Grad students argue for longer PWG hours

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Photo by Brianna Loo .

Graduate students are taking a stand against the short hours of operation at Payne Whitney Gymnasium.

Because graduate students do not live in the residential colleges, their only access to a gym is Payne Whitney, which is open 92 hours per week, from 6 a.m. to 10 p.m. Monday through Thursday, from 6 a.m. to 8 p.m. on Friday and from 9:30 a.m. to 4:30 p.m. on weekends. The gym is open fewer hours per week than any other in the Ivy League.  In comparison Harvard’s university-wide gym is open 108 hours per week and Princeton’s gym is open 126.5 hours per week.

In September, the Graduate Student Assembly (GSA) and Graduate and Professional Student Senate (GPSS) submitted a joint proposal to increase hours at Payne Whitney. Now, Yale administrators are looking into the costs of extending the gym’s hours later into the day.

“In my conversations with student leadership, I have clarified with them that the issue is access to health facilities in general, and that increasing the hours at Payne Whitney is one way of achieving that goal,” said Secretary and Vice President for Student Life Kimberly Goff-Crews in an email. She added that her office is currently reviewing the proposal, after graduate and professional students have repeatedly called gym hours an important issue.

The GSA and GPSS joint proposal suggested leaving the gym open later on weekends — until 8 p.m. on Saturdays, and 11 p.m. on Sundays.  Residential college gyms, on the other hand, are open 24 hours.

“Extending hours is something we’ve been pushing for some time,” said Graduate Student Assembly President Brian Dunican GRD ’15. “It’s an important part of quality of life and ties into our concerns about mental health and wellness.”

GPSS Advocacy Chair Lauren Tilton GRD ’16 said most graduate students do not have a place to work out in the evenings on weekends. Students at the School of Management and Medical School on the other hand, have access to gyms with extended hours at their respective schools. Tilton added that the GPSS consistently hears negative feedback about gym hours, which made the issue a priority this year.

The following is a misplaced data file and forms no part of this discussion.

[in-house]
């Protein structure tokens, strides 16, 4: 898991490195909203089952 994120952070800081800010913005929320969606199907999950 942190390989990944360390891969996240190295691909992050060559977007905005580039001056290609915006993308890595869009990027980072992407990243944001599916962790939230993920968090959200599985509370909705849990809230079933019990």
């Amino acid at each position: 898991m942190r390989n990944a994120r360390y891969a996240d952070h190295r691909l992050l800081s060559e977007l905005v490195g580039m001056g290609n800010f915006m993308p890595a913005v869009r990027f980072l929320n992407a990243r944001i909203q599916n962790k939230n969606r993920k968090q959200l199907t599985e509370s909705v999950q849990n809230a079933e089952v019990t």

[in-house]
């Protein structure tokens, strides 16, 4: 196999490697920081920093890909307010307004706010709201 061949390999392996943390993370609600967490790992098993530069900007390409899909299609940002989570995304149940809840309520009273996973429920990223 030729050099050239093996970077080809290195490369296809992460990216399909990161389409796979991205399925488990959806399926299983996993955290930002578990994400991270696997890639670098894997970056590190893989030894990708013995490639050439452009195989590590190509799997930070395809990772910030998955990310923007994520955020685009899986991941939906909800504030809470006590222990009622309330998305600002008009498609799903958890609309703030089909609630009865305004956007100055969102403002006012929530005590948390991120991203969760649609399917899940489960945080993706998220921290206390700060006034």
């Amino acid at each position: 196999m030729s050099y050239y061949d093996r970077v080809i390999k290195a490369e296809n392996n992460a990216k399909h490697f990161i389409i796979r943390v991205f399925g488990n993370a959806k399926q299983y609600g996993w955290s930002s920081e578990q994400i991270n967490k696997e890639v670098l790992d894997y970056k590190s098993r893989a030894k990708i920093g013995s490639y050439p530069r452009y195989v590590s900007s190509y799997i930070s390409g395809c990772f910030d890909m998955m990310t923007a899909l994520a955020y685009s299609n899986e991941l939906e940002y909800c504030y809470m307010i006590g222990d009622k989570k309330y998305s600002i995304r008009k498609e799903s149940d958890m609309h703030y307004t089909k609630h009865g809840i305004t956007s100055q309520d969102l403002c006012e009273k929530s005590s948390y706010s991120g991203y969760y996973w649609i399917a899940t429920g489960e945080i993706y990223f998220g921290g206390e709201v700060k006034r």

“There shouldn’t be a disparity in access to different populations,” Tilton said. “We’re getting a lot of feedback from graduate and professional students that hours weren’t long enough.”

The GPSS and GSA joint proposal suggested extending Payne Whitney hours to 109 hours per week, the same number of hours that Dartmouth’s gym is open.

To determine if graduate students would use additional hours at Payne Whitney, the GPSS and GSA tested extended hours on Thursdays last November, said GSA Facilities and Healthcare Committee Chair Michelle Kriner GRD ’16. The number of graduate students attending these extended hours increased from 60 to 177 per night  over the course of the month.

Jose Gutierrez NUR ’16 said he would be more inclined to use Payne Whitney on the weekends if it were open later at night.

“A lot of people have more free time on the weekends and could probably use it to utilize the gym,” Gutierrez said.

Yale College students also expressed enthusiasm at the prospect of extended gym hours.

Jeemin Kwon ’17 said she prefers working out in Payne Whitney rather than in the residential college gyms.

“There’s more equipment, it’s less crowded, and it has a better atmosphere,” Kwon said. “They should totally extend hours. I would love to work out after five on Saturdays and Sundays.”

The proposal would extend Payne Whitney’s open hours by roughly 15 percent.

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